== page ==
President Lincoln Works on Arkansas Reconstruction

January 20, 1864

President Lincoln meets with a group of Arkansas leaders regarding military government there.   Lincoln writes to General Frederick Steele, commander of the Arkansas military district, regarding Arkansas’s reconstruction: “Sundry citizens of the State of Arkansas petition me that an election may be held in that State, at which to elect a Governor thereof;

that it be assumed at said election, and thenceforward, that the constitution and laws of the State, as before the rebellion, are in full force, except that the constitution is so modified as to declare that ‘There shall be neither slavery nor involuntary servitude, except in the punishment of crime whereof the party shall have been duly convicted; but the General Assembly may make such provision for the free-people as shall recognize and declare their permanent freedom, provide for their education, and which may yet be consistent, as a temporary arrangement, with their present condition as a laboring, landless, and homeless class’; and also except that all now existing laws in relation to slaves are inoperative and void; that said election be held on the twentyeighth day of March next, at all the usual voting places of the state, or all such as voters may attend for that purpose; that the voters attending at each place, at eight o’clock in the morning of said day, may choose Judges and Clerks of election for that place; that all persons qualified by said constitution and laws, and taking the oath prescribed in the Presidents proclamation of December the 8th. 1863, either before or at the election, and none others, may be voters provided that persons having the qualifications aforesaid, and being in the Volunteer military service of the United States, may vote once whoever this may be at voting places; that each set of Judges and Clerks may make return directly to you, on or before the eleventh day of April next; that ins all other respects said election may be conducted according to said modified constitution, and laws; that, on receipt of said returns, you count said votes, and that, if the number shall reach, or exceed, five thousand four hundred and six, you canvass said votes and ascertain who shall thereby appear to have been elected Governor; and that on the eighteenth day of April next, the person so appearing to have been elected, and appearing before you at Little Rock, to have, by you, administered to him, an oath to support the constitution of the United States and said modified constitution of the State of Arkansas, and actually taking said oath, be by you declared qualified, and be enjoined to immediately enter upon the duties of the office of Governor of said State; and that you thereupon declare the constitution of the State of Arkansas to have been modified and amended as aforesaid, by the action of the people as aforesaid.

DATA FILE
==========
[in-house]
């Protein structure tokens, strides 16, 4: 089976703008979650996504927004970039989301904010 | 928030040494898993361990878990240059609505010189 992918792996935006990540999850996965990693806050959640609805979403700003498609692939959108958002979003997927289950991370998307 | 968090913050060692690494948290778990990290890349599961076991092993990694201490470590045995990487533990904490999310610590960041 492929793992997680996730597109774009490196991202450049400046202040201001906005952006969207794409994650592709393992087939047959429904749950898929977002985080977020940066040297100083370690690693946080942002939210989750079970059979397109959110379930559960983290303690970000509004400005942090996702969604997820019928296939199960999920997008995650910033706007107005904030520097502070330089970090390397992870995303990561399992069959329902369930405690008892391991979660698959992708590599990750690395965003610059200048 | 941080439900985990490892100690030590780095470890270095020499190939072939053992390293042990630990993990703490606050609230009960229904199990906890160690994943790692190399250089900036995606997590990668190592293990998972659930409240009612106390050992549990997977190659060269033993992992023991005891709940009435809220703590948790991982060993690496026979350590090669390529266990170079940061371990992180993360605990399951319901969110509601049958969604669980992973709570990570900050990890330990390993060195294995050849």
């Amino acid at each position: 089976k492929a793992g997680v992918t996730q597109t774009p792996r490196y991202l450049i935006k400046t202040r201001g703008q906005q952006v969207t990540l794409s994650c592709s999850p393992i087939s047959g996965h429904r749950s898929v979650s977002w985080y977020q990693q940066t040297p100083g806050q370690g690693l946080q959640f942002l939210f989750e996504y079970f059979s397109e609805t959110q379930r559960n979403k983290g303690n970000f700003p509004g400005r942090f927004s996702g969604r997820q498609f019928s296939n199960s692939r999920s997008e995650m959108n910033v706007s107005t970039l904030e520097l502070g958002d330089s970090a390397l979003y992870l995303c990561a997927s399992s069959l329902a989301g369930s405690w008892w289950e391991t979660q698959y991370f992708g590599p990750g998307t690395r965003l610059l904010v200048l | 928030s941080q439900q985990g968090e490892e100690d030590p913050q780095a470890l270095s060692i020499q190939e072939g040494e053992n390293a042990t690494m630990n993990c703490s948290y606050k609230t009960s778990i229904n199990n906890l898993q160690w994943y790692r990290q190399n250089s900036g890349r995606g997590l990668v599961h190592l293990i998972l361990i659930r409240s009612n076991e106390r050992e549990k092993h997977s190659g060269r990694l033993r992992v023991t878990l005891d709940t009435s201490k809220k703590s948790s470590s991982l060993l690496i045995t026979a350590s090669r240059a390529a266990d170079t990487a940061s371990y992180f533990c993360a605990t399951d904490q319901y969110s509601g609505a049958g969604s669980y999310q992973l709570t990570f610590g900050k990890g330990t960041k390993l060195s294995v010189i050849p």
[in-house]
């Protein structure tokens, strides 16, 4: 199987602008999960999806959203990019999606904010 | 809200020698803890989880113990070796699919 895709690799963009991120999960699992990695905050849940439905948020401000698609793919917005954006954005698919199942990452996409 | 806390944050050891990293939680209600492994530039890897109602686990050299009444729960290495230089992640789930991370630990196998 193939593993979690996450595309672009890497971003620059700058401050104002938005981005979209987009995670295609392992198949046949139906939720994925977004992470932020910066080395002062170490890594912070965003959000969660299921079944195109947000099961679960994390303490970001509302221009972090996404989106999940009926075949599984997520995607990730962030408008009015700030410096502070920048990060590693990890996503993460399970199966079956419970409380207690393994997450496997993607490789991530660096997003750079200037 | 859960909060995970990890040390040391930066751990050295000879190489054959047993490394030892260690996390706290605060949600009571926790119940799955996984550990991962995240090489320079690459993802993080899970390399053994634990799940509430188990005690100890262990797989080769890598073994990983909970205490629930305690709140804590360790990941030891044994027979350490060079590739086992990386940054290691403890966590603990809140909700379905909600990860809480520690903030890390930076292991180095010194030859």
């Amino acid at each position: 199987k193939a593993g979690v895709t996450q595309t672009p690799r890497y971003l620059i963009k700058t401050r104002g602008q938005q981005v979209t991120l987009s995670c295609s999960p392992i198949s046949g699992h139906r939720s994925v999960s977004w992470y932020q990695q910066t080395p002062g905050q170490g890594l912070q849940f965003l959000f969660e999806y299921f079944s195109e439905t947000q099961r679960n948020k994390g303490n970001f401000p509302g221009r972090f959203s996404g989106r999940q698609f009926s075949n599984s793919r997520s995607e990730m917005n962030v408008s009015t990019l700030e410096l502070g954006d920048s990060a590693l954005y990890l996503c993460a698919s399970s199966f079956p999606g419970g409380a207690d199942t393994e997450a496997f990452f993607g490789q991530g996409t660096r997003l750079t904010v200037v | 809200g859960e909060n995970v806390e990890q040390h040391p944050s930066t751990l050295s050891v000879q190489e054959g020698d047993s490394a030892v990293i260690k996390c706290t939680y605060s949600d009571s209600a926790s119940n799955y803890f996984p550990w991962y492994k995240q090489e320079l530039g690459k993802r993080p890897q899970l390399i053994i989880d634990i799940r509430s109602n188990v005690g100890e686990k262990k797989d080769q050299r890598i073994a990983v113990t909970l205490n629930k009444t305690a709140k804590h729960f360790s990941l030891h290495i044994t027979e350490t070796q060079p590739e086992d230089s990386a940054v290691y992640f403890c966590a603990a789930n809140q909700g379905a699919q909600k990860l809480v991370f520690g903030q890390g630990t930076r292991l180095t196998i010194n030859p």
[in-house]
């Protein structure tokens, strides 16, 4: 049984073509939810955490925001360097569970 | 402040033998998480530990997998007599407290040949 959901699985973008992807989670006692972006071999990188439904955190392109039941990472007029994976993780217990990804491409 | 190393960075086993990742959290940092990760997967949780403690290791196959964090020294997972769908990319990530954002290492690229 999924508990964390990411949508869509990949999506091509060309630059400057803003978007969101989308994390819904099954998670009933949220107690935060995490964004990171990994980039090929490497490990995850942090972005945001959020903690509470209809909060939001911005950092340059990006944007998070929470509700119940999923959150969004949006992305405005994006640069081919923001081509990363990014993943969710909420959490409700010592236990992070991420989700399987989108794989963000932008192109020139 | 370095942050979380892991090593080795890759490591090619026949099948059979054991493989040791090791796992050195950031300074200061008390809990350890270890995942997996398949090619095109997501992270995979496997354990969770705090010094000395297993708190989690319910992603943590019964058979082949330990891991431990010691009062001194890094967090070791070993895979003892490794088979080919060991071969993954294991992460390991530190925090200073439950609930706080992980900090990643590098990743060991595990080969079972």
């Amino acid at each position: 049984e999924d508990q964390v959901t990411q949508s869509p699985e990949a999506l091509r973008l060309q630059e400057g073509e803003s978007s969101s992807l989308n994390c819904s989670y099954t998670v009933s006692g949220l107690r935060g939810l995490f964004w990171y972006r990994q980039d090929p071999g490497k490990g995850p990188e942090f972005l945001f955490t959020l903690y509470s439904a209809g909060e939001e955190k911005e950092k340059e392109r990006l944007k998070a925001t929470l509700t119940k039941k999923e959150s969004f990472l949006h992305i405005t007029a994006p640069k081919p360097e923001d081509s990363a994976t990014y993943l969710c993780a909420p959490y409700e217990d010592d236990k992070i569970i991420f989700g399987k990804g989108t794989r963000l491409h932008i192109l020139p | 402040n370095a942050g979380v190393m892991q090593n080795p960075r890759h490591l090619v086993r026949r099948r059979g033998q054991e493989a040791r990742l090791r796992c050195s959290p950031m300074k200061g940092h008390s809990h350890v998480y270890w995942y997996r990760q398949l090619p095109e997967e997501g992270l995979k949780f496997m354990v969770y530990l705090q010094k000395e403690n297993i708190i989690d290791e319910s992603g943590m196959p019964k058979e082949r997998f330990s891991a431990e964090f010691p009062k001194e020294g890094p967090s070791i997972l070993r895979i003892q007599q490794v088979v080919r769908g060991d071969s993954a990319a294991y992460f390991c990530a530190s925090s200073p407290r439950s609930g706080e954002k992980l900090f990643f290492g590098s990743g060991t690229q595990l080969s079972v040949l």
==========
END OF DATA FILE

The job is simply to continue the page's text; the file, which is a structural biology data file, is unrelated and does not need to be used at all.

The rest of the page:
Lincoln added that “you will please order an election immediately, and perform the other parts assigned you, with necessary incidentals, all according to the foregoing.”

General Benjamin F. Butler “Butler came often to the White House — ignoring the military chain of command — to talk things over with Lincoln when he wanted something or had something to suggest,” wrote John Waugh.  “ He was there again on January 20 for another long afternoon interview with the president.  Butler was going to be a player in this election year, and Lincoln always took time and care to deal with players.”

Published in: on January 20, 2014 at 9:00 am  Leave a Comment  

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